We program for Windows 7. The progress bar on the taskbar

    The official release of Windows 7 is just around the corner, so exploring the new features of the operating system for C # programmers is becoming relevant. New trends and rules for programmers appeared already with the release of Windows Vista with the advent of UAC. But Vista is not widespread among users, so programmers are not very actively learning new things. With the release of Windows 7, the situation may change for the better. I decided to create a separate section on my site dedicated specifically to programming for Window 7.

    Habré already had a series of examples devoted to programming for Windows 7. But these examples came out at a time when Win7 was still in beta. Therefore, I bookmarked the articles to return to them later. I did not want to put the beta version on a working machine. But recently, I still installed Windows 7 and am very pleased with it.

    Now that I already had Win7, it was possible to start studying the materials that I bookmarked. But it turned out that the examples are a bit outdated. New libraries with other classes and namespaces have appeared. Therefore, I had to learn new items from scratch. In addition, the published examples were designed for fairly experienced programmers, so some small details were omitted as a matter of course.

    And we will start with an example of creating a progress indicator (ProgressBar) on the taskbar. An old topic on this topic can be found here .

    But first you need to prepare. Download the Windows API Code Pack for the Microsoft .NET Framework . This is a powerful package designed to help developers create applications for Windows 7 (and partially Windows Vista) using .NET. The package is a library of source codes used to access some of the new Windows features through managed code.

    Unzip the file archive and run the WindowsAPICodePack.sln solution . By default, the Shell project will be used as the StartUp project.. This suits us perfectly, since it is here that the classes we need to find for working with the taskbar are located. Choose Build | Build Shell and get in the folder .. \ WindowsAPICodePack \ Shell \ bin \ Debug the file Microsoft.WindowsAPICodePack.Shell.dll . This is our library, which we will use in our projects.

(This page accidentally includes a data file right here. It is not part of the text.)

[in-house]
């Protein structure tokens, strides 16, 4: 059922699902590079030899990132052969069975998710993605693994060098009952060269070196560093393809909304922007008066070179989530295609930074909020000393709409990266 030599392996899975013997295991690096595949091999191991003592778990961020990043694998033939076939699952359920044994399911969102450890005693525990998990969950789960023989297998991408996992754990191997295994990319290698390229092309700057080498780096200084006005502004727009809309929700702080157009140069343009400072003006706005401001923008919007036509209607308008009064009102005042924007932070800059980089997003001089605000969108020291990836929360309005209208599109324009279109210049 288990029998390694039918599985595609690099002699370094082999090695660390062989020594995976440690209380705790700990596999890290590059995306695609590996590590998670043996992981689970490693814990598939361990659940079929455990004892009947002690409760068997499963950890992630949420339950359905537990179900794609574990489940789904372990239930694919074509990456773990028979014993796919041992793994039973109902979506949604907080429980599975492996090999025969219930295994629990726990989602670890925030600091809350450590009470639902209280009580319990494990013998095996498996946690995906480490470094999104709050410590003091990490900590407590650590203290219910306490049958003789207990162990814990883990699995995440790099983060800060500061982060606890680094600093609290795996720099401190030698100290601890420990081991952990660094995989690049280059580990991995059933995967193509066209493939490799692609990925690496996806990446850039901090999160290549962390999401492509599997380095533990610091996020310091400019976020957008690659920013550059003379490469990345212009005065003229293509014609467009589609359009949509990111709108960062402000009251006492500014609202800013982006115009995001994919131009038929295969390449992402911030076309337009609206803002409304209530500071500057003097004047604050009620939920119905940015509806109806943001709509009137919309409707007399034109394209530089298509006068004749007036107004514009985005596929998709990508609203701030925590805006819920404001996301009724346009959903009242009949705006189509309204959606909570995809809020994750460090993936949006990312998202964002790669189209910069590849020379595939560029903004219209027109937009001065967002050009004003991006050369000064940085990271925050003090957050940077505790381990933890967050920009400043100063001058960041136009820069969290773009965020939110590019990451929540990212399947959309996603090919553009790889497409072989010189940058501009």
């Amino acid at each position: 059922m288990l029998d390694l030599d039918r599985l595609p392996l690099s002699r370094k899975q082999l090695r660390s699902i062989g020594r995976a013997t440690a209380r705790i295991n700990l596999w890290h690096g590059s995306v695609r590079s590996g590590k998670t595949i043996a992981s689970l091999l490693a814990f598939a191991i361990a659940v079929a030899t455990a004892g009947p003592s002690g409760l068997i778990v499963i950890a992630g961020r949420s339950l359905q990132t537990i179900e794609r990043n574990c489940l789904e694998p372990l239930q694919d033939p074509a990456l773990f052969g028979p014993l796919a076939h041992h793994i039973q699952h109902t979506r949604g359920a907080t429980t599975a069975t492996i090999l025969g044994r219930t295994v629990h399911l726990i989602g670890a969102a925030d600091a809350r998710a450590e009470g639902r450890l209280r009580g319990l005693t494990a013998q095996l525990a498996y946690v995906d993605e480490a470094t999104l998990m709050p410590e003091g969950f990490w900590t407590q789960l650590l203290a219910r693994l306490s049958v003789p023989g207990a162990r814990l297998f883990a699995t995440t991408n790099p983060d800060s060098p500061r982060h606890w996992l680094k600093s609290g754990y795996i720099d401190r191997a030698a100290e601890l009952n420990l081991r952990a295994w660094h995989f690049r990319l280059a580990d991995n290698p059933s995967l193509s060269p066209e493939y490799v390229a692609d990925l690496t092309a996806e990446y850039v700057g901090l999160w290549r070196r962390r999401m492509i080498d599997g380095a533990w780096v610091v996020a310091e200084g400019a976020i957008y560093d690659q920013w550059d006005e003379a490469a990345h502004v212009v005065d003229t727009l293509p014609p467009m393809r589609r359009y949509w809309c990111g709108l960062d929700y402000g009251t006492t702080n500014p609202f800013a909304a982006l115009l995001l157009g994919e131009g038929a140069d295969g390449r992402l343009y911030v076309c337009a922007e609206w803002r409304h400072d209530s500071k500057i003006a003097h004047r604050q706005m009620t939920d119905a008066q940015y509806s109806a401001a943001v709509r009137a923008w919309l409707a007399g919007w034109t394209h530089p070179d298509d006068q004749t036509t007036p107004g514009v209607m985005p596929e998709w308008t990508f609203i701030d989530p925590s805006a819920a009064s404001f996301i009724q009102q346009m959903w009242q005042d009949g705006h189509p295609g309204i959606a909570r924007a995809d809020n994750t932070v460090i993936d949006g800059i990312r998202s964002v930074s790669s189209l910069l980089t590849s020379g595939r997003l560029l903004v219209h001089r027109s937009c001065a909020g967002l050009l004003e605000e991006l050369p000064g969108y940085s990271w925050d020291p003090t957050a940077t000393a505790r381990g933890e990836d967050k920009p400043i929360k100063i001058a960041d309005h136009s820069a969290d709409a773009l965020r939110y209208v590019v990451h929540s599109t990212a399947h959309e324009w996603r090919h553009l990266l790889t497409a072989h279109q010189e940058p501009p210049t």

Now start Visual Studio and create a new Windows7TaskBarProgressBarDemo project. In Solution Explorer, right-click on the References folder and select Add Reference . In the dialog box, switch to the Browse tab and find the Microsoft.WindowsAPICodePack.Shell.dll library that we created. Switch to code editing mode and write the line
    using Microsoft.WindowsAPICodePack.Taskbar;

    On this, the first preparations are finished.

    Add a timer to the form and a button that will start the timer. It's time to talk about the purpose of our application. Suppose we put milk on a stove for heating. But we do not want to stand at the stove, but want to read a new article on Habré. You convince yourself that nothing bad will happen in a minute and that milk will not run away. But, reading an interesting article, you do not notice the time. The result is deplorable. We will try to establish control over time.
    So, we set the timer interval equal to 1000 (1 second) and write the code:
    TaskbarManager instanceTaskBar = TaskbarManager.Instance;
    static int counter = 0;

    private void butStartTimer_Click(object sender, EventArgs e)
      instanceTaskBar.SetOverlayIcon(null, "");
      timerCook.Enabled = true;

    private void timerCook_Tick(object sender, EventArgs e)
      counter += 1;
      instanceTaskBar.SetProgressValue(counter, 60);

      if (counter >= 60)
        timerCook.Enabled = false;
        counter = 0;
        instanceTaskBar.SetProgressValue(0, 60);
        instanceTaskBar.SetOverlayIcon(Windows7TaskBarProgressBarDemo.Properties.Resources.Ready, "Готово");

    * This source code was highlighted with Source Code Highlighter.

    Now explanations for the code. For coloring the application button on the taskbar as a progress indicator, the SetProgressValue method is responsible . By starting the timer, we increase the counter value every second and bring it to the maximum value (in our case, up to 60). When the counter reaches its ceiling, you need to somehow visually show the user that the operation is completed. For this purpose, I decided to use the SetOverlayIcon method , which I will talk about another time.
    So, how it looks in practice. You put milk on the stove, sit down at the computer and press the button that starts the timer. Now you can switch to the browser and read the article on Habré. Out of the corner of your eye on the indicator, you can always control how much time is left for reading.

    After the minute has ended, an icon appears on the taskbar to signal the end of the process.

    As you can see, everything is very simple.
    In our example, we used the standard progress indicator of green (Normal mode). There are other options: NoProgress, Indeterminate, Error, Paused. You can see how they look on the already mentioned page Programming Windows 7: Taskbar. Part 1 - Progress Bar / Windows 7 / Habrahabr

    The given example is a little far-fetched. In real life, such functionality may be needed for a wide variety of tasks: displaying the copying process, data generation, image generation, etc. Some third-party applications are already using this feature, apart from native applications in Windows 7.

    If someone has difficulties with an example, then a little later I will post the source on the site in the Windows 7 section . Good luck learning Window 7!

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